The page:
Reggae & Ska
22 March 2012
Ska Music Origins
Ska is a music genre that originated in Jamaica in the late
1950s, and was the precursor to reggae.
Ska combined elements of Caribbean music and calypso with
American jazz and rhythm and blues.
In the early 1960s, ska was the dominant music genre of
Jamaica and was popular with British mods. Later it became
popular with many skinheads.
Music historians typically divide the history of ska into three
periods: the original Jamaican scene of the 1960s (First Wave),
the English 2 Tone ska revival of the late 1970s (Second Wave)
and the third wave ska movement, which started in the 1980s
(Third Wave) and rose to popularity in the US in the 1990s.
Origins of the word Ska
There are different theories about the origins of the word ska.
Ernest Ranglin claimed that the term was coined by musicians to
refer to the "skat! skat! skat!" scratching guitar strum.
Another explanation is that at a recording session in 1959
produced by Coxsone Dodd, double bassist Cluett Johnson
instructed guitarist Ranglin to "play like ska, ska, ska", although
Ranglin has denied this, stating "Clue couldn't tell me what to
A further theory is that it derives from Johnson's word skavoovie,
with which he was known to greet his friends.
Jackie Mittoo insisted that the musicians themselves called the
rhythm Staya Staya, and that it was Byron Lee who introduced the
The mod revival was a music genre and subculture that
started in England in 1978 and later spread to other countries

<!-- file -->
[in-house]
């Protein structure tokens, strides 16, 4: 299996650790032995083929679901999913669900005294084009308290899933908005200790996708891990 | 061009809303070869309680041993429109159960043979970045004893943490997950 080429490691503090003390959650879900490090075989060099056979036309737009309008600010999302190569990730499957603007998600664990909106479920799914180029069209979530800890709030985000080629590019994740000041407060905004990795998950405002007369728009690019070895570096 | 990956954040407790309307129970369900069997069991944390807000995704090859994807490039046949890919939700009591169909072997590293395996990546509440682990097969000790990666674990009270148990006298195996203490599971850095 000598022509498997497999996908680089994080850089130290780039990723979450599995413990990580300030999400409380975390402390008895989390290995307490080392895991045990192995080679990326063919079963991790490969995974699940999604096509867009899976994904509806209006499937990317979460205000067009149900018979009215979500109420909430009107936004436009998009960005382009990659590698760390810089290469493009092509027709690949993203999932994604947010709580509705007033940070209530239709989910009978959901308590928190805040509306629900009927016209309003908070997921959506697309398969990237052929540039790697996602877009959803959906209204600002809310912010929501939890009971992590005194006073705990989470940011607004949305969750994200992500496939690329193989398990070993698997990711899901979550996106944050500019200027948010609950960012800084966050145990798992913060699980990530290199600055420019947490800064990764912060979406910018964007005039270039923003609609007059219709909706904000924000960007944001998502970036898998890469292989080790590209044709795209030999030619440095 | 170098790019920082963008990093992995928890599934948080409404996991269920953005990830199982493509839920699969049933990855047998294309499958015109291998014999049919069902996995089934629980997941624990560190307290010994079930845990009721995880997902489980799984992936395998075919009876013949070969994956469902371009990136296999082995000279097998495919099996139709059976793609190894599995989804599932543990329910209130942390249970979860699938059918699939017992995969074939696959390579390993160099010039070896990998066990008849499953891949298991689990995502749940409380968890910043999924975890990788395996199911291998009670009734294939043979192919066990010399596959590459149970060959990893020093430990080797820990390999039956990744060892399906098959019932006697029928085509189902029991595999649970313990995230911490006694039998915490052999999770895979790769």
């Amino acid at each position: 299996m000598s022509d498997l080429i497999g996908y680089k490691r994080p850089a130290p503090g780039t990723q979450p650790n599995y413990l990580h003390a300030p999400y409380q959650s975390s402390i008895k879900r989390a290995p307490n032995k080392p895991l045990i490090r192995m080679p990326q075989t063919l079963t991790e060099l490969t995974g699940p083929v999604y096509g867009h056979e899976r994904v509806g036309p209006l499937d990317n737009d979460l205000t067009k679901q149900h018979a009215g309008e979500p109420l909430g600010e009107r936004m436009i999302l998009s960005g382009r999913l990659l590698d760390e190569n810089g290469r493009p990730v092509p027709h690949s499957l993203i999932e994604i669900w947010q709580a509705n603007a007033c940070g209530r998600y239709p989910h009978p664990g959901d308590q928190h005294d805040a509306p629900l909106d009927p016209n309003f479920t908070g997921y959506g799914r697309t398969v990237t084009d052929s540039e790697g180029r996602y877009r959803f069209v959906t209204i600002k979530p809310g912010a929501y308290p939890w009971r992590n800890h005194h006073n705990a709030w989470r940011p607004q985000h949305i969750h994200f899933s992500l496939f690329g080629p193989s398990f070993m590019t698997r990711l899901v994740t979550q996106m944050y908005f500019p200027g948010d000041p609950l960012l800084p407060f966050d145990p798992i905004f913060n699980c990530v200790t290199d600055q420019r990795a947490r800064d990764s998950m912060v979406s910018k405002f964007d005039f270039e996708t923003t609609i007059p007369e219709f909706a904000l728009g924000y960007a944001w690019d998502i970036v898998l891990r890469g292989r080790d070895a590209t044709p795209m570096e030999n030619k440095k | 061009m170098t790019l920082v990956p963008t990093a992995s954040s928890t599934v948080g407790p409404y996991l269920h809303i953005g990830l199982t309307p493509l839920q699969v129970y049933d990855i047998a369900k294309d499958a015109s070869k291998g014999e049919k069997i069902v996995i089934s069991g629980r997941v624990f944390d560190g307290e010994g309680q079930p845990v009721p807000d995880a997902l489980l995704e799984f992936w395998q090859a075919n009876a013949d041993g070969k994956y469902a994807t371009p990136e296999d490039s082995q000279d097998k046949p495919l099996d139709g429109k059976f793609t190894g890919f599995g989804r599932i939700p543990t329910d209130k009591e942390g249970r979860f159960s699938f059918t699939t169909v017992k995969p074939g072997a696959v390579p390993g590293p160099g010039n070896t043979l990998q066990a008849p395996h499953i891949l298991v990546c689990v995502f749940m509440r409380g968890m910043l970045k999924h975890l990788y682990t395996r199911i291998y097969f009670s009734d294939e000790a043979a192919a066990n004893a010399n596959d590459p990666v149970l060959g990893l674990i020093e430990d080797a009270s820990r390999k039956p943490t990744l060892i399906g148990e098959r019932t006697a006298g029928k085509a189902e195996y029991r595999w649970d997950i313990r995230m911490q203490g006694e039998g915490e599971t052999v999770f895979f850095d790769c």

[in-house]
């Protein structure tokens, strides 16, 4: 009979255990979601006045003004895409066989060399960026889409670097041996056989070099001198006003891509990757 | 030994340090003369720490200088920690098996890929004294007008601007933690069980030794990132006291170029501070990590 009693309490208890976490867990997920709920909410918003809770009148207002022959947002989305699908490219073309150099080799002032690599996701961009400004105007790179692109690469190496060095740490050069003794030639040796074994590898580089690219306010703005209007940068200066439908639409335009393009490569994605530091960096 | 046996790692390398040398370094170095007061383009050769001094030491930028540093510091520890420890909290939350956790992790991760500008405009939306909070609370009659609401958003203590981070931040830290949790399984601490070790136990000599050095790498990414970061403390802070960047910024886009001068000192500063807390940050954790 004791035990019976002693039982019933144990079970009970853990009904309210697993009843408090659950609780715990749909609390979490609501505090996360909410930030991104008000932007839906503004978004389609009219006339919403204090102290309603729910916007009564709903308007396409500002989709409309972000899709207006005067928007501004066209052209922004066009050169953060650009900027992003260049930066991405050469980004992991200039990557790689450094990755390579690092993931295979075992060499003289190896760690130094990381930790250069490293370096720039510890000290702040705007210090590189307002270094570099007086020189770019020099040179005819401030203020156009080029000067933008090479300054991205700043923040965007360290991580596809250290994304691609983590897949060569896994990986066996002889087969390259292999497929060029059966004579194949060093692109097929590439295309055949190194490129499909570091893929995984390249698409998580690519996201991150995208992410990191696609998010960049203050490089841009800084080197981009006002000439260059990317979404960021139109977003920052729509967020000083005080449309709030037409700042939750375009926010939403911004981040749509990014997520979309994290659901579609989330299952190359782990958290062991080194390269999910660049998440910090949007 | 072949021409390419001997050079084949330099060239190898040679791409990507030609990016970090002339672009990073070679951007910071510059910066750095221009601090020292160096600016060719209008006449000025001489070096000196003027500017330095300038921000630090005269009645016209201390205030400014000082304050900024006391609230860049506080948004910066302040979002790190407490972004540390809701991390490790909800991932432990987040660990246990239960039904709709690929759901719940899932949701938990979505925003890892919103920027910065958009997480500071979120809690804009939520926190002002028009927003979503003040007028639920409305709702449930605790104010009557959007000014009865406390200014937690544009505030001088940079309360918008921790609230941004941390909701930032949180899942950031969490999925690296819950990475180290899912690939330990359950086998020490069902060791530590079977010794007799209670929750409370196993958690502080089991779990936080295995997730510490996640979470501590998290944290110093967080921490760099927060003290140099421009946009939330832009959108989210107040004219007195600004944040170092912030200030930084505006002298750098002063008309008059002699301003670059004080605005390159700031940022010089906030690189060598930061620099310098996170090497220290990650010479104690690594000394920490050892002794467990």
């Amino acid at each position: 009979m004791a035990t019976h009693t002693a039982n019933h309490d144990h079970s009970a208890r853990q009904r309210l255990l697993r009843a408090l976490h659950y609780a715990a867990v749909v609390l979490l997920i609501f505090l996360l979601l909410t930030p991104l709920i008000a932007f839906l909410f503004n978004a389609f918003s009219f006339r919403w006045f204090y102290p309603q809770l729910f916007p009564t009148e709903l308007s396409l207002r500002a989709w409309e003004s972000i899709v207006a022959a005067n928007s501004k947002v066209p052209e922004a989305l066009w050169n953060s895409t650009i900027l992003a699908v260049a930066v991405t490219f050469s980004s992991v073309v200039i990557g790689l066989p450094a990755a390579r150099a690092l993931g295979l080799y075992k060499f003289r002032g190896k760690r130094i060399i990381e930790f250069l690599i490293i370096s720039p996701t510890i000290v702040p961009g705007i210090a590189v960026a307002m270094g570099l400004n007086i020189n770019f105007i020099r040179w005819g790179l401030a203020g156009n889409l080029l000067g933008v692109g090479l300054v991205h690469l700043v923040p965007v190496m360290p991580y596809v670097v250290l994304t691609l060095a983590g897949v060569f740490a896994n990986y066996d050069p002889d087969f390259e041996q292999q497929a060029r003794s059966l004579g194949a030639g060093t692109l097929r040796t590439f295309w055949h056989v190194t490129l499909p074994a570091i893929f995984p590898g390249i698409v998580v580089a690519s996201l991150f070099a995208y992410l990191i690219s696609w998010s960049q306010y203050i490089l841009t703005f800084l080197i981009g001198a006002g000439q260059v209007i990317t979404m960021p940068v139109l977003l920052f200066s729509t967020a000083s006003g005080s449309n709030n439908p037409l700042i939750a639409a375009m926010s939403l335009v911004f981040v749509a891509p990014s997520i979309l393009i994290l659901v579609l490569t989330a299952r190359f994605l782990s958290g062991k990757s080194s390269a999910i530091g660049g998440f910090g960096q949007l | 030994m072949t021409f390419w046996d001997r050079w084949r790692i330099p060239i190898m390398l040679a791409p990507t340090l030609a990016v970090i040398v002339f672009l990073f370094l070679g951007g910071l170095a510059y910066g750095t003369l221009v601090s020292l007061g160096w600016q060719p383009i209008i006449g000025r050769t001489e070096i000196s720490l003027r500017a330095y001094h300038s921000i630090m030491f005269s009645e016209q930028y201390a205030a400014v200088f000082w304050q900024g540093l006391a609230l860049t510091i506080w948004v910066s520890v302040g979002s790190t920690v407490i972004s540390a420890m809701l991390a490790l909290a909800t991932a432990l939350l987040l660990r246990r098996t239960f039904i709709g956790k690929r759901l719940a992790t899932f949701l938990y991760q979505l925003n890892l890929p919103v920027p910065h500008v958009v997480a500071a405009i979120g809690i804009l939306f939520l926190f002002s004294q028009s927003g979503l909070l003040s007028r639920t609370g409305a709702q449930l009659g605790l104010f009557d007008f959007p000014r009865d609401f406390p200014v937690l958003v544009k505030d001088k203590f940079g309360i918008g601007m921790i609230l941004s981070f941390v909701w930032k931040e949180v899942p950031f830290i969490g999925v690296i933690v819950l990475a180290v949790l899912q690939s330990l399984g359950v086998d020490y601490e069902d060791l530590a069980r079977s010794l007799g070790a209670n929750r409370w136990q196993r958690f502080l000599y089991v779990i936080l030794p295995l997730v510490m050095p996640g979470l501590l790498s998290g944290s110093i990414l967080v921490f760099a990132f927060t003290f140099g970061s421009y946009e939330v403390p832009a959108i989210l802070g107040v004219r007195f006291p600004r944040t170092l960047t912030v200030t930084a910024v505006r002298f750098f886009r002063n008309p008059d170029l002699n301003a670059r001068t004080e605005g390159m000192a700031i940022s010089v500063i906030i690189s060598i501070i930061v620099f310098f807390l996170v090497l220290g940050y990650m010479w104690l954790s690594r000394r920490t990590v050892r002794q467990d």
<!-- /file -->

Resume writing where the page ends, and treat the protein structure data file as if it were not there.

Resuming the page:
(to a lesser degree).
Ska music was an integral part of this youth subculture.
The mod revival's mainstream popularity was relatively short,
although its influence has lasted for decades. The mod revival
post-dated a Teddy Boy revival, and mod revivalists sometimes
clashed with Teddy Boy revivalists, skinhead revivalists,
casuals, punks and rival gang members.
The 2 Tone genre, which began in the late 1970s in the areas in and around the city of Coventry in England, was a fusion of
Jamaican ska rhythms and melodies with punk rock's more aggressive guitar chords and lyrics.
Compared to 1960s ska, 2 Tone music had faster tempos, fuller instrumentation and a harder edge.
The genre was named after 2 Tone Records, a record label founded by Jerry Dammers of The Specials.
In many cases, the reworking of classic ska songs turned the originals into hits again in the United Kingdom.
The 2 Tone movement promoted racial unity at a time when racial tensions were high in the UK.
There were many Specials songs that raised awareness of the issues of racism, fighting and friendship issues.
Riots in British cities were a feature during the summer that The Specials song "Ghost Town" was a hit, although this work was
in a slower, Reggae beat.
Most of the 2 Tone bands had multiracial lineups, such as The Beat (known as English Beat in North America and the British
Beat in Australia), The Specials, and The Selecter.
Although only on the 2 Tone label for one single, Madness was one of the most effective bands at bringing the 2 Tone genre